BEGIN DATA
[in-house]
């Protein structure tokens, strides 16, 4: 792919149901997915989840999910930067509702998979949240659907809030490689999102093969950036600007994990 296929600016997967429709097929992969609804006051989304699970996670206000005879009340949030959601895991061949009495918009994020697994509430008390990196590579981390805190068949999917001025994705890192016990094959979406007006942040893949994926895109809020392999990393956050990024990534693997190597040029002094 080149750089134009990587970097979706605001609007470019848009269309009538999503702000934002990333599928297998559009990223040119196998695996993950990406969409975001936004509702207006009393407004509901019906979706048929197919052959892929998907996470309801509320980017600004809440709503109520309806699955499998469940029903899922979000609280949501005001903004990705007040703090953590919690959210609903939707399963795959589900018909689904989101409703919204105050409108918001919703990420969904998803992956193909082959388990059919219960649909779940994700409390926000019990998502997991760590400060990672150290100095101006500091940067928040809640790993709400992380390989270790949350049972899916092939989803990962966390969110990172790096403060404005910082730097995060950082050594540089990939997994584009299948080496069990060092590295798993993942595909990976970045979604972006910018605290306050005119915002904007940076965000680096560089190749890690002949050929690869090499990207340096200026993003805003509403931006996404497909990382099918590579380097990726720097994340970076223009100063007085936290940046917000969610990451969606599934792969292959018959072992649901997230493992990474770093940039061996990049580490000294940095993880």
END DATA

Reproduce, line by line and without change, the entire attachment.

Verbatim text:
[in-house]
């Protein structure tokens, strides 16, 4: 792919149901997915989840999910930067509702998979949240659907809030490689999102093969950036600007994990 296929600016997967429709097929992969609804006051989304699970996670206000005879009340949030959601895991061949009495918009994020697994509430008390990196590579981390805190068949999917001025994705890192016990094959979406007006942040893949994926895109809020392999990393956050990024990534693997190597040029002094 080149750089134009990587970097979706605001609007470019848009269309009538999503702000934002990333599928297998559009990223040119196998695996993950990406969409975001936004509702207006009393407004509901019906979706048929197919052959892929998907996470309801509320980017600004809440709503109520309806699955499998469940029903899922979000609280949501005001903004990705007040703090953590919690959210609903939707399963795959589900018909689904989101409703919204105050409108918001919703990420969904998803992956193909082959388990059919219960649909779940994700409390926000019990998502997991760590400060990672150290100095101006500091940067928040809640790993709400992380390989270790949350049972899916092939989803990962966390969110990172790096403060404005910082730097995060950082050594540089990939997994584009299948080496069990060092590295798993993942595909990976970045979604972006910018605290306050005119915002904007940076965000680096560089190749890690002949050929690869090499990207340096200026993003805003509403931006996404497909990382099918590579380097990726720097994340970076223009100063007085936290940046917000969610990451969606599934792969292959018959072992649901997230493992990474770093940039061996990049580490000294940095993880």